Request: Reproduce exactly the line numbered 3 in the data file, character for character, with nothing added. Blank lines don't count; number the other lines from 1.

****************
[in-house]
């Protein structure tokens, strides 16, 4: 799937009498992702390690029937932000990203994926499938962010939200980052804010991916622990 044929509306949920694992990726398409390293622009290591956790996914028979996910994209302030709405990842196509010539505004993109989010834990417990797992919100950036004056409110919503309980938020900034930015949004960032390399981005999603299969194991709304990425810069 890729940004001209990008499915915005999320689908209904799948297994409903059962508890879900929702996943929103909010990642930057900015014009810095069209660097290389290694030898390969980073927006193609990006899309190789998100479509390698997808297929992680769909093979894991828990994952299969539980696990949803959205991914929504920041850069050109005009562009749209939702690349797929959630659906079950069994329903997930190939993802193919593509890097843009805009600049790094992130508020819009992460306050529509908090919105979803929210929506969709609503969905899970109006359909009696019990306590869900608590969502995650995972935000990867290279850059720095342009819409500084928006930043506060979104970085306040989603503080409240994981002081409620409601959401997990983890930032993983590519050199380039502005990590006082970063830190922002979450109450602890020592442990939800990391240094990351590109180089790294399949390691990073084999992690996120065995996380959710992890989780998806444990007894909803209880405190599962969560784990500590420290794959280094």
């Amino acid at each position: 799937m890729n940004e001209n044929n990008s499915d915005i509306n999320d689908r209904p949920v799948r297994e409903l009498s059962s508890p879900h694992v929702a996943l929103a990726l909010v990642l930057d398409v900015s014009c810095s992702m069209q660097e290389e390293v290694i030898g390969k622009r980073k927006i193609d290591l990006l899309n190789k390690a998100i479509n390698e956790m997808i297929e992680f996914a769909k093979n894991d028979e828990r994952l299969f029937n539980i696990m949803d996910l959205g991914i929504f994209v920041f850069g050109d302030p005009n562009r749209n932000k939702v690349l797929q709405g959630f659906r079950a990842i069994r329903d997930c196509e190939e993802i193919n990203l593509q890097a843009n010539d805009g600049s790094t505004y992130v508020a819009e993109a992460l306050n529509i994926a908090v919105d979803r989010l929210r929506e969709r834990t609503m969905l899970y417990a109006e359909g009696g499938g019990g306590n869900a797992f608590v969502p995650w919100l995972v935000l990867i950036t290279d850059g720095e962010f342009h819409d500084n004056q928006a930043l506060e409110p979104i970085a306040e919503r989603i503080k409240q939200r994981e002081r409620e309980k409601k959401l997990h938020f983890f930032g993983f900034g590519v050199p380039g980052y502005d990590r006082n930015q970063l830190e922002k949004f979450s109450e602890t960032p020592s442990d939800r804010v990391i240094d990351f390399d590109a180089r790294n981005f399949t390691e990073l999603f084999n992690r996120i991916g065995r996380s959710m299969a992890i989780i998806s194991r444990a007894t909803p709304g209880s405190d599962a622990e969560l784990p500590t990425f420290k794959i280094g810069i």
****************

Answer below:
């Amino acid at each position: 799937m890729n940004e001209n044929n990008s499915d915005i509306n999320d689908r209904p949920v799948r297994e409903l009498s059962s508890p879900h694992v929702a996943l929103a990726l909010v990642l930057d398409v900015s014009c810095s992702m069209q660097e290389e390293v290694i030898g390969k622009r980073k927006i193609d290591l990006l899309n190789k390690a998100i479509n390698e956790m997808i297929e992680f996914a769909k093979n894991d028979e828990r994952l299969f029937n539980i696990m949803d996910l959205g991914i929504f994209v920041f850069g050109d302030p005009n562009r749209n932000k939702v690349l797929q709405g959630f659906r079950a990842i069994r329903d997930c196509e190939e993802i193919n990203l593509q890097a843009n010539d805009g600049s790094t505004y992130v508020a819009e993109a992460l306050n529509i994926a908090v919105d979803r989010l929210r929506e969709r834990t609503m969905l899970y417990a109006e359909g009696g499938g019990g306590n869900a797992f608590v969502p995650w919100l995972v935000l990867i950036t290279d850059g720095e962010f342009h819409d500084n004056q928006a930043l506060e409110p979104i970085a306040e919503r989603i503080k409240q939200r994981e002081r409620e309980k409601k959401l997990h938020f983890f930032g993983f900034g590519v050199p380039g980052y502005d990590r006082n930015q970063l830190e922002k949004f979450s109450e602890t960032p020592s442990d939800r804010v990391i240094d990351f390399d590109a180089r790294n981005f399949t390691e990073l999603f084999n992690r996120i991916g065995r996380s959710m299969a992890i989780i998806s194991r444990a007894t909803p709304g209880s405190d599962a622990e969560l784990p500590t990425f420290k794959i280094g810069i």